Authors: Batthini Sai Pranank
The term antibiotics is derived from the Greek word “anti” means against and “biotikos” means is concerning life. There are many types of antibiotics such as antibacterial, antivirals, antifungals and anti-parasitic’s. Some drugs are effective against many organism; these are called broad-spectrum antibiotics. Others are effective against just few organism; these are called narrow-spectrum antibiotics. The most commonly used antibiotics are anti-bacteria’s. These are used to treat infection caused by bacteria and certain parasites (https://www.healthychildren.org). Antibiotics eradicate bacterial infections by bacteriostatic or bactericidal effects (Briand 1978). Bactericidal drugs are those that kill target organisms. Example of bactericidal drugs includes aminoglycosides, cephalosporins, penicillins and quinolones. Bacteriostatic drugs inhibit or delay the bacterial growth and replication. Example of bacteriostatic drugs includes tetracyclines, sulfonamides and macrolides ( http://amrls.cvm.msu.edu).
The ability of bacteria and other microorganisms to resist the effects of an antibiotic to which they were once sensitive. Antibiotic resistance is a major concern of overuse of antibiotics. Also known as drug resistance. The indiscriminate use of antibiotics led to the emergence of antibiotic resistant bacteria that caused the treatment
complications. Nowadays, the problem of antibiotic resistance has become one of the biggest threats to global health, food security, and development (WHO 2016). A recent report from WHO revealed the pervasiveness of antibiotic resistance across many infectious agents, especially bacteria responsible for common serious diseases such as bloodstream infections (sepsis), diarrhea, pneumonia, urinary tract infections and gonorrhea [WHO, 2014]. WHO recently reported the widespread of resistance in E. coli to one of the most widely used medicines for the treatment of urinary tract infections (fluoroquinolone antibiotics). The ECDC (European Centre for Disease control and prevention) says that antibiotic resistance continues to be a serious public health threat worldwide. In a statement issued in November 2012, the ECDC reported an estimated death of 25,000 people each year in the European Union due to antibiotic-resistant bacterial infections.
2) Some causes of Antibiotic Resistance
- Overuse The rapid emergence of resistance resistant bacteria is occurring worldwide, endangering the efficacy of antibiotics which have saved millions of lives. As early as 1945, sir Alexander Fleming raised the alarm regarding antibiotic overuse, when he warned that the “Public will demand (Drug), then will begin the era of Abuse”. The overuse of antibiotics will clearly drives the resistance of bacteria. Epidemiological studies have demonstrated a direct relationship between antibiotic consumption and the emergence and dissemination of resistant bacteria strains. In bacteria the gene transfer can be done through various mobile elements. For an Ex. Horizontal gene transfer can be used to transfer gene from one species to another. The number of antibiotic prescriptions varies by state, with the most written in states running from the Great Lakes down to the Gulf Coast, whereas the West Coast has the lowest use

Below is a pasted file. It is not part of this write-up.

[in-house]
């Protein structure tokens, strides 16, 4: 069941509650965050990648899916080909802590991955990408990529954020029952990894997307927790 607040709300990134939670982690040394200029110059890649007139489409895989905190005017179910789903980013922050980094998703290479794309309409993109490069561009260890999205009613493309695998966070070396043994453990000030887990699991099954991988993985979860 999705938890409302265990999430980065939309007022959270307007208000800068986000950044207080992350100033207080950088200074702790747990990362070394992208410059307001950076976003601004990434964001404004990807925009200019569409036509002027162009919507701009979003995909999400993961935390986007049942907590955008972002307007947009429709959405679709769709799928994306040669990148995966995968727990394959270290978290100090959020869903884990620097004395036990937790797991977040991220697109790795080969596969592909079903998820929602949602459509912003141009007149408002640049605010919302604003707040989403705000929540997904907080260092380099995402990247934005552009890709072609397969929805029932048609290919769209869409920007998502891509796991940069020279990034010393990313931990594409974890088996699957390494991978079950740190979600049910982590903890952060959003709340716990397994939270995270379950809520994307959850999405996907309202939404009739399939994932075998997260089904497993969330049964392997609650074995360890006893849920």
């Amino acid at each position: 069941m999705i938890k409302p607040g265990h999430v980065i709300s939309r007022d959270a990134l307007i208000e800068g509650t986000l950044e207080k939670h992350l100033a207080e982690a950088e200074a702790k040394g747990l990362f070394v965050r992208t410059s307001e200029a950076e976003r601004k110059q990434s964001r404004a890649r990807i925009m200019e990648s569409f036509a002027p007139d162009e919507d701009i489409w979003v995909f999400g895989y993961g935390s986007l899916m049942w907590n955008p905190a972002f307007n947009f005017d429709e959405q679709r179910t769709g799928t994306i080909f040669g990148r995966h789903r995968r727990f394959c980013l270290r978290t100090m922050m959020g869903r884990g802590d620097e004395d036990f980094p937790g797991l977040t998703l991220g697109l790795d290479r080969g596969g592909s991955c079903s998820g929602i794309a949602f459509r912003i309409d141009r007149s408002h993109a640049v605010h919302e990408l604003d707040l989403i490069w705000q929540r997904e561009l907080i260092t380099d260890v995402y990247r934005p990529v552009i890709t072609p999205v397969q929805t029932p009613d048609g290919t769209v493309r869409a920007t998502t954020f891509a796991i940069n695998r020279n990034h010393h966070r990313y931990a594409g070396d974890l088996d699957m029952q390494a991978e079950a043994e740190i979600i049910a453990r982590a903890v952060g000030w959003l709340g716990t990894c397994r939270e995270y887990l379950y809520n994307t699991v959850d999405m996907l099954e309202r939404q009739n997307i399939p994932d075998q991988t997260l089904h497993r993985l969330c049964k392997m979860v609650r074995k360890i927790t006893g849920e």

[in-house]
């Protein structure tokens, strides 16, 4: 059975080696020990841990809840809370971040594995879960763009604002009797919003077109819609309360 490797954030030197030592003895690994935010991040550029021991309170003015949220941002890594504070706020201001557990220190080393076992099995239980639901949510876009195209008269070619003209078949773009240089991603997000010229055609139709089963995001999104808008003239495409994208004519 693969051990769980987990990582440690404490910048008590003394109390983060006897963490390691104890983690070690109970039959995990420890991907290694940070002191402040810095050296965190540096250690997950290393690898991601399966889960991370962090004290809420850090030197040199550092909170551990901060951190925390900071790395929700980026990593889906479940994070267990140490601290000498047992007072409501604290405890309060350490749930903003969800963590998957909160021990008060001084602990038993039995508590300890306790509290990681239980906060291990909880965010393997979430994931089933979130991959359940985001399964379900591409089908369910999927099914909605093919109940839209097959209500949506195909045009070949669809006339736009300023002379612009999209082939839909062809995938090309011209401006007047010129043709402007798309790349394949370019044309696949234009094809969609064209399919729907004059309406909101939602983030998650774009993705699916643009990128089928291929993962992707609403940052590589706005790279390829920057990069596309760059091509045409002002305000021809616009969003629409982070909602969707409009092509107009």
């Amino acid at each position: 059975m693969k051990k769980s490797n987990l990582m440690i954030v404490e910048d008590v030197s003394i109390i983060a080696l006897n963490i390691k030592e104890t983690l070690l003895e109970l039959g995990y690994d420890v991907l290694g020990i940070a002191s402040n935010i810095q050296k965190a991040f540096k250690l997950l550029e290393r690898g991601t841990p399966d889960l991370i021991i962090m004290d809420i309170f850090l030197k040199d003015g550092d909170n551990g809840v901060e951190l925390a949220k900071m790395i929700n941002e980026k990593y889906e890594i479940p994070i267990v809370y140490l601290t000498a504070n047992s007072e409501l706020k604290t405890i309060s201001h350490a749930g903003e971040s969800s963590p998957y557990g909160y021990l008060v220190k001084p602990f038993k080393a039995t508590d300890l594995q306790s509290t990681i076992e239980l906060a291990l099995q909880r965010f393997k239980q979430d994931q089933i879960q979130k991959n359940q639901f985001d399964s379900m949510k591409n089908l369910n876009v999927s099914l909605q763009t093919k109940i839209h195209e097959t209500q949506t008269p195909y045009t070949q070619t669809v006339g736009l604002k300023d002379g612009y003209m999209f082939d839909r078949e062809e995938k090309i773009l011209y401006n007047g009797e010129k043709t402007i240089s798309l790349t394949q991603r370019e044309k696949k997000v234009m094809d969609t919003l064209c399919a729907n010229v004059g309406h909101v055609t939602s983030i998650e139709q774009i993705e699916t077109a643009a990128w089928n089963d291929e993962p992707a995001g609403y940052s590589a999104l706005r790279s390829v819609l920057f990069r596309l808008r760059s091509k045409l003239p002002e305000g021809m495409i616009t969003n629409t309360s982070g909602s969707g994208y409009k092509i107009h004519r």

- Inappropriate Prescribing Incorrectly prescribing antibiotics will also lead to the “Resistance”. Studies have showed that, 30% to 50% cases of antibiotic resistance were due to incorrect prescribing. Incorrectly prescribed antibiotics have questionable therapeutic benefit and expose patients to potential complications of antibiotic therapy. Inappropriate prescribing can promote the development of antibiotic resistance by supporting genetic alterations, such as changes in gene expression, HGT, and mutagenesis.
- Extensively used in the Animal Husbandry and Agriculture Animals are treated with antibiotics and they can therefore carry antibiotic resistant bacteria with them. Eventually vegetables are contaminated with this antibiotic resistant bacteria from animal manure used as fertilizers. Antibiotic Resistant bacteria can spread to humans through food and direct contact with animals.